Fatigue Failure of an Inlet Header Because of Poor Welding Technique and Unfavorable Weld-Joint Design
While undergoing vibration testing, a type 347 stainless steel inlet header for a fuel-to-air heat exchanger cracked in the header tube adjacent to the weld bead between the tube and header duct. Investigation (visual inspection and liquid penetrant inspection) supported the conclusion that the crack in the header tube was the result of a stress concentration at the toe of the weld joining a doubler collar to the tube. The stress concentration was caused by undercutting from poor welding technique and an unfavorable joint design that did not permit a good fit-up. Recommendations included manufacturing the doubler collar so that it could be placed in intimate contact with the header duct, and a revised weld procedure was recommended to result in a smaller, controlled, homogeneous weld joint with less distortion.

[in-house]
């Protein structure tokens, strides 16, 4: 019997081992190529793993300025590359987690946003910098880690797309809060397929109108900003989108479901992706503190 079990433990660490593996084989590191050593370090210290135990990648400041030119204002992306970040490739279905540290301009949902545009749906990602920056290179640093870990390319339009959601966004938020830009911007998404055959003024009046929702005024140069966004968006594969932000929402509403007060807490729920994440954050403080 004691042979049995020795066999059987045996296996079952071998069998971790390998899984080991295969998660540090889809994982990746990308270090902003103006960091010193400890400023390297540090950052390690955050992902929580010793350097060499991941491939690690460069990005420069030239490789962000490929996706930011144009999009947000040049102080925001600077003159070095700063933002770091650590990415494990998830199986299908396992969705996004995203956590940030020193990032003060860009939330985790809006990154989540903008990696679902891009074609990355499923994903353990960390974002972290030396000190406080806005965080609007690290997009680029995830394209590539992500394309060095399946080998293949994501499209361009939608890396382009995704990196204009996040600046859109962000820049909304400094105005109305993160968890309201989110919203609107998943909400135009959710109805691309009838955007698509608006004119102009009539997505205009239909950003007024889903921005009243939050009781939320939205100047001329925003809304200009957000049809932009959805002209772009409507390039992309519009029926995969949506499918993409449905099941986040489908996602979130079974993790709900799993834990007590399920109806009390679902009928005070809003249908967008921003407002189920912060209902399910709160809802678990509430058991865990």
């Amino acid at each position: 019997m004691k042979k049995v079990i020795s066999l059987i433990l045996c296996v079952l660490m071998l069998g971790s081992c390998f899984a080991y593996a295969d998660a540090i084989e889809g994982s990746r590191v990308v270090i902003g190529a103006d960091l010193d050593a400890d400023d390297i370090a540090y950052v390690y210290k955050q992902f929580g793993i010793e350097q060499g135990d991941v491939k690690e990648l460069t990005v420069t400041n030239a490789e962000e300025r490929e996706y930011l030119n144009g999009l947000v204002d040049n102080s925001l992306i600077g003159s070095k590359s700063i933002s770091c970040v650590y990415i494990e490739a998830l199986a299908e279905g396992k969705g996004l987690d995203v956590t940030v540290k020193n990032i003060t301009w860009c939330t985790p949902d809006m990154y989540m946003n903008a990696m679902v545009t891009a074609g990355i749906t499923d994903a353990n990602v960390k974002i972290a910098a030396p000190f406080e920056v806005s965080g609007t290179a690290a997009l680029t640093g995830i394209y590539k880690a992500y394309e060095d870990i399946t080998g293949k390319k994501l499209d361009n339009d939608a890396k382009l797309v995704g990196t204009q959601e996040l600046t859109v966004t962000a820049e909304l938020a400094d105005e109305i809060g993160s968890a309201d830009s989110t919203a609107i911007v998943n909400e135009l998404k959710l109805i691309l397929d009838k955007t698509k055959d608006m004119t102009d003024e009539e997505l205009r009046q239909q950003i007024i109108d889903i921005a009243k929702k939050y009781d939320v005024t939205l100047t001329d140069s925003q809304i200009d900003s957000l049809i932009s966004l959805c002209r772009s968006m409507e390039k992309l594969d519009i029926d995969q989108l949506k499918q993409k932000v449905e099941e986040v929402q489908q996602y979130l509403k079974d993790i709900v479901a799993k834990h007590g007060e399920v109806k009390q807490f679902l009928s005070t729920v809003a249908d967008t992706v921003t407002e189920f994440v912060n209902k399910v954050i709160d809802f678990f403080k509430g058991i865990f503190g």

2019. "Fatigue Failure of an Inlet Header Because of Poor Welding Technique and Unfavorable Weld-Joint Design", ASM Failure Analysis Case Histories: Processing Errors and Defects
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